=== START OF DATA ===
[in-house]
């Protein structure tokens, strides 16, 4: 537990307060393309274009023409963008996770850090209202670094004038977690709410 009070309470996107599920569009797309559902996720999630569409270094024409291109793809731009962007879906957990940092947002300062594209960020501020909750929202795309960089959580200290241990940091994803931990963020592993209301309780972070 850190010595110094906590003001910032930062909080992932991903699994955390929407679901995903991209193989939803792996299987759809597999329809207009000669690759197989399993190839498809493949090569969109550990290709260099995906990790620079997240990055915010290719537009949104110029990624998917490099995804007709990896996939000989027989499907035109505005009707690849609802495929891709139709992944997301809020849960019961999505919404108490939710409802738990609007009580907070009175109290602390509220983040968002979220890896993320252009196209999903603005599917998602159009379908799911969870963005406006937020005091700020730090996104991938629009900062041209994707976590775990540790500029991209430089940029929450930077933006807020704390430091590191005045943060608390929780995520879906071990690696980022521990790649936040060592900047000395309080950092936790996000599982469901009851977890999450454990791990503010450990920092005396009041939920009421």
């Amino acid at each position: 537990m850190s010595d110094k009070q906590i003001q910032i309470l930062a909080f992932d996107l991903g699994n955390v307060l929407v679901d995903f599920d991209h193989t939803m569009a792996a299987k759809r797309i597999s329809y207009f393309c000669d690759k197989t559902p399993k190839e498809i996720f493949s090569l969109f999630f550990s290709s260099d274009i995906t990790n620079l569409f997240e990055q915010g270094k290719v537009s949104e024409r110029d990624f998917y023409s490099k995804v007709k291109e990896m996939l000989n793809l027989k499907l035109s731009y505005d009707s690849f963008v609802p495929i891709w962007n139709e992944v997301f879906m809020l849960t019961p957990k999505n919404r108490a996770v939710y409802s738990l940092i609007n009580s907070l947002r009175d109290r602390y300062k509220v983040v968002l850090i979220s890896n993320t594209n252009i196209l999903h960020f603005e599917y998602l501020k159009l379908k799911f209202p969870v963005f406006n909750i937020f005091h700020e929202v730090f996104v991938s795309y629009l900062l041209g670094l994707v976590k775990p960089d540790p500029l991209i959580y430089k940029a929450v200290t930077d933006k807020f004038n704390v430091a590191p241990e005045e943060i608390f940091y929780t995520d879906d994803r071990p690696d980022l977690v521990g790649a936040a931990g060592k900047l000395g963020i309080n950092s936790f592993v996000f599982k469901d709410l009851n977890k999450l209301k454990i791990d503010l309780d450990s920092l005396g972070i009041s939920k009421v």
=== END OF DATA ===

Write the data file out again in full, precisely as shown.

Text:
[in-house]
């Protein structure tokens, strides 16, 4: 537990307060393309274009023409963008996770850090209202670094004038977690709410 009070309470996107599920569009797309559902996720999630569409270094024409291109793809731009962007879906957990940092947002300062594209960020501020909750929202795309960089959580200290241990940091994803931990963020592993209301309780972070 850190010595110094906590003001910032930062909080992932991903699994955390929407679901995903991209193989939803792996299987759809597999329809207009000669690759197989399993190839498809493949090569969109550990290709260099995906990790620079997240990055915010290719537009949104110029990624998917490099995804007709990896996939000989027989499907035109505005009707690849609802495929891709139709992944997301809020849960019961999505919404108490939710409802738990609007009580907070009175109290602390509220983040968002979220890896993320252009196209999903603005599917998602159009379908799911969870963005406006937020005091700020730090996104991938629009900062041209994707976590775990540790500029991209430089940029929450930077933006807020704390430091590191005045943060608390929780995520879906071990690696980022521990790649936040060592900047000395309080950092936790996000599982469901009851977890999450454990791990503010450990920092005396009041939920009421």
């Amino acid at each position: 537990m850190s010595d110094k009070q906590i003001q910032i309470l930062a909080f992932d996107l991903g699994n955390v307060l929407v679901d995903f599920d991209h193989t939803m569009a792996a299987k759809r797309i597999s329809y207009f393309c000669d690759k197989t559902p399993k190839e498809i996720f493949s090569l969109f999630f550990s290709s260099d274009i995906t990790n620079l569409f997240e990055q915010g270094k290719v537009s949104e024409r110029d990624f998917y023409s490099k995804v007709k291109e990896m996939l000989n793809l027989k499907l035109s731009y505005d009707s690849f963008v609802p495929i891709w962007n139709e992944v997301f879906m809020l849960t019961p957990k999505n919404r108490a996770v939710y409802s738990l940092i609007n009580s907070l947002r009175d109290r602390y300062k509220v983040v968002l850090i979220s890896n993320t594209n252009i196209l999903h960020f603005e599917y998602l501020k159009l379908k799911f209202p969870v963005f406006n909750i937020f005091h700020e929202v730090f996104v991938s795309y629009l900062l041209g670094l994707v976590k775990p960089d540790p500029l991209i959580y430089k940029a929450v200290t930077d933006k807020f004038n704390v430091a590191p241990e005045e943060i608390f940091y929780t995520d879906d994803r071990p690696d980022l977690v521990g790649a936040a931990g060592k900047l000395g963020i309080n950092s936790f592993v996000f599982k469901d709410l009851n977890k999450l209301k454990i791990d503010l309780d450990s920092l005396g972070i009041s939920k009421v």